19 January 2021

Mountain biking: Hannah Attenburrow tackles the epic 7-day Trans Alp stage race

August 16, 2016
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The Trans Alp Bike Race claims to be the toughest amateur Mountain Bike stage race in Europe. Six hundred two-rider teams (16 female, 584 male), set out from Imst in Austria on a seven day epic that ended this year in Arco, Italy. Hannah Attenburrow shares her experience.
Photo credit: Sportograf

The race is an ultimate test of mountain bike endurance and skill. My team mate Michelle and I spent seven days doing battle up mountain passes, riding along valley floors, passing through tunnels and dropping down breath-taking descents as we crossed from Austria to Italy. We passed through 3 countries, climbed over 17,000mts, (which equates to climbing Mount Everest twice) and rode 521km.

Albeit spectacular, The Trans Alp was far tougher than I imagined. No training in the UK can prepare you for exhausting 2,000m climbs. As a team we burnt around 70,000 calories, went through 4 sets of brake pads, ate mountains of bananas and watermelon, consumed 36 energy gels from High 5 and SIS, drank around 4.5L a day and spent 44 hours in the saddle.

It all began after 17 hours of driving, when we arrived at our B&B and spent Friday relaxing and exploring the local bike trails. We were being supported by my Dad who has himself competed at a high level (Kayak Slalom for GB) He was excited to be supporting us and also brought vital knowledge regarding encouragement, food, water or just a thumbs up as we raced passed.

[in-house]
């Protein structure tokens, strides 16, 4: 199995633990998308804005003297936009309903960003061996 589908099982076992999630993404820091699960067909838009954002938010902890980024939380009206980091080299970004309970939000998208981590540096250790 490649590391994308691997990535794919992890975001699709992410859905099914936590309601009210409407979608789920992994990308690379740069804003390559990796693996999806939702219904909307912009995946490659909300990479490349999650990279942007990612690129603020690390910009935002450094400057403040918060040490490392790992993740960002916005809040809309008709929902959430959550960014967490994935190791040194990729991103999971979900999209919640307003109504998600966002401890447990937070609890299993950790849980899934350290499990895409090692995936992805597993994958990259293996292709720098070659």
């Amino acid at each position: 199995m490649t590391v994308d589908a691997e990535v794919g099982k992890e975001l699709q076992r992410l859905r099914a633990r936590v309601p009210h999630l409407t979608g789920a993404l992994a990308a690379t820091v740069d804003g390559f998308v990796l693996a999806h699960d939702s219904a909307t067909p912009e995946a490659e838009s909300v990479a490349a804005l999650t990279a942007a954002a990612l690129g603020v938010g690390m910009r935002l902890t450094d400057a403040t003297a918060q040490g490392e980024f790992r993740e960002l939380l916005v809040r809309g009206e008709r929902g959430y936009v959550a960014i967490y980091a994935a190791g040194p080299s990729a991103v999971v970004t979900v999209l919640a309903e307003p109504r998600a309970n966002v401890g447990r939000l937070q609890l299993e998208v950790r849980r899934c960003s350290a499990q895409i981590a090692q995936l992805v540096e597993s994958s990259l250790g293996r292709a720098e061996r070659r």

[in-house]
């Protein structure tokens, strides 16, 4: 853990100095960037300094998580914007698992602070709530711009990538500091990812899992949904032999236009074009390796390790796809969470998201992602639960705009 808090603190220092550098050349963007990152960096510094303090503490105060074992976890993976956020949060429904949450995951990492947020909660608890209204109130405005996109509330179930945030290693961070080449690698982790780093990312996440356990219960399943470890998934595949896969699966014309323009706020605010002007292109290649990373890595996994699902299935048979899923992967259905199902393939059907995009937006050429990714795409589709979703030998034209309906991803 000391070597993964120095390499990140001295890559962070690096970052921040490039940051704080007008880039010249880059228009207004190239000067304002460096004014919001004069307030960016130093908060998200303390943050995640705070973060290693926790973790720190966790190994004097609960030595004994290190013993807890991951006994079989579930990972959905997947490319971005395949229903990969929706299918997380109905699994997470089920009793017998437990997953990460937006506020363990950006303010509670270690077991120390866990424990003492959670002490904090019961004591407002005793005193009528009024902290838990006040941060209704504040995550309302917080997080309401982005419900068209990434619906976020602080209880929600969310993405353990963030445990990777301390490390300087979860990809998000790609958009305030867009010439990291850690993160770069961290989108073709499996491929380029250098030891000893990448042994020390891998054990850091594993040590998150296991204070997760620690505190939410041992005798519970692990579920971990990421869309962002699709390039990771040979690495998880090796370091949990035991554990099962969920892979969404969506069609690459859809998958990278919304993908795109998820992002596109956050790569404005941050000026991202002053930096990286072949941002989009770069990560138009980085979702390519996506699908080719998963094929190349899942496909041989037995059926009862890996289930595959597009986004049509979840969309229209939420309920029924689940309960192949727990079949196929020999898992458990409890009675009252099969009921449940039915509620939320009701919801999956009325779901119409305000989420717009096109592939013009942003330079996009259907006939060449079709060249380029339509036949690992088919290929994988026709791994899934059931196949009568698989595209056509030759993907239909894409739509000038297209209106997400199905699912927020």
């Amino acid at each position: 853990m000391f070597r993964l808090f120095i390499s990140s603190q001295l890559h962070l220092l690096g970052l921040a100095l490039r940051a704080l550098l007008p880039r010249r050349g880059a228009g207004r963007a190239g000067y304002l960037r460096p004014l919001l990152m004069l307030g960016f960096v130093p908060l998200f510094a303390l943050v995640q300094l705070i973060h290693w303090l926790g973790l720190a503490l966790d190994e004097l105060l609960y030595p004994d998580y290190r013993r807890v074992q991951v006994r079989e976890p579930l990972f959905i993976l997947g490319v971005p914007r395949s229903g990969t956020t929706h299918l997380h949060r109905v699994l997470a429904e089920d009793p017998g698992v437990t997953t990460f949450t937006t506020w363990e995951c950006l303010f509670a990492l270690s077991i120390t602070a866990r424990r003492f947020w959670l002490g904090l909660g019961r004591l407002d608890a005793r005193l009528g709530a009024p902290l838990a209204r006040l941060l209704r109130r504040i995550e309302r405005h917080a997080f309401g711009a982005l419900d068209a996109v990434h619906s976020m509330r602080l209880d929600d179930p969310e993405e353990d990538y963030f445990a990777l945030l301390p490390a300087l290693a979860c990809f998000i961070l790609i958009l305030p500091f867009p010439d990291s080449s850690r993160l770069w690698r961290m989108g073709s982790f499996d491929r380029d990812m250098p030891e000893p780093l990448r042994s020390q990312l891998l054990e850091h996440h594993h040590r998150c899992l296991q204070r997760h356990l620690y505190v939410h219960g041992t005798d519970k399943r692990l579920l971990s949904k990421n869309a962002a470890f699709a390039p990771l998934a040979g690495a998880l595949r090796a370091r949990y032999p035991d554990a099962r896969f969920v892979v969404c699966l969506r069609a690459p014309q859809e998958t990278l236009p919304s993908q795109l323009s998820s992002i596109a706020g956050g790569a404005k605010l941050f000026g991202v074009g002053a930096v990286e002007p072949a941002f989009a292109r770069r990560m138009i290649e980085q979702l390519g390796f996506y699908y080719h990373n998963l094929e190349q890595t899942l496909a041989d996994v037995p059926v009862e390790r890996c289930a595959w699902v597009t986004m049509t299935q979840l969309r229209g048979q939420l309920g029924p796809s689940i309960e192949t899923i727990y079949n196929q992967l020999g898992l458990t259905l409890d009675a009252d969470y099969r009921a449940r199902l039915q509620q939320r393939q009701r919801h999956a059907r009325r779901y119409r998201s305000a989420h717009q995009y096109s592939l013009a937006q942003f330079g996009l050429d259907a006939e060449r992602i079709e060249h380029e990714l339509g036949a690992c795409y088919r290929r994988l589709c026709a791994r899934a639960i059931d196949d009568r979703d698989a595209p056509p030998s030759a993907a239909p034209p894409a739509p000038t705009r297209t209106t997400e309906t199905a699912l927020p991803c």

On Saturday morning I woke with some pre-race nerves and a degree of uncertainty had started to creep into my mind. Could I actually do this?

– Trans Alps Mountain Bike Race – from Mark Attenburrow on Vimeo.

Read the full story:
Imst had been transformed in just a few hours from a quiet alpine town to a hive of excitement and activity. Mountain bikers were everywhere, some already prepared with their number boards on their bikes and carrying the massive blue Trans Alp bike race bags, which would take their clothes, bike spare parts, food etc from hotel to hotel. The streets were filled with music, banners and general excitement, which gave us a huge wave of eagerness. This was it, after all the training and planning, we had made it to the Trans Alp start.

Signing on was a simple process, and the organisation was excellent. After attaching the race number board and transponder to the front of our bikes we were given pasta party vouchers (each evening the race organised a pasta party to help riders refuel), freebies and of course our big blue kit bag. It reminded me of Ride London but on a massive scale!

It took me an age to drift off to sleep my head was full of checklists and questions.

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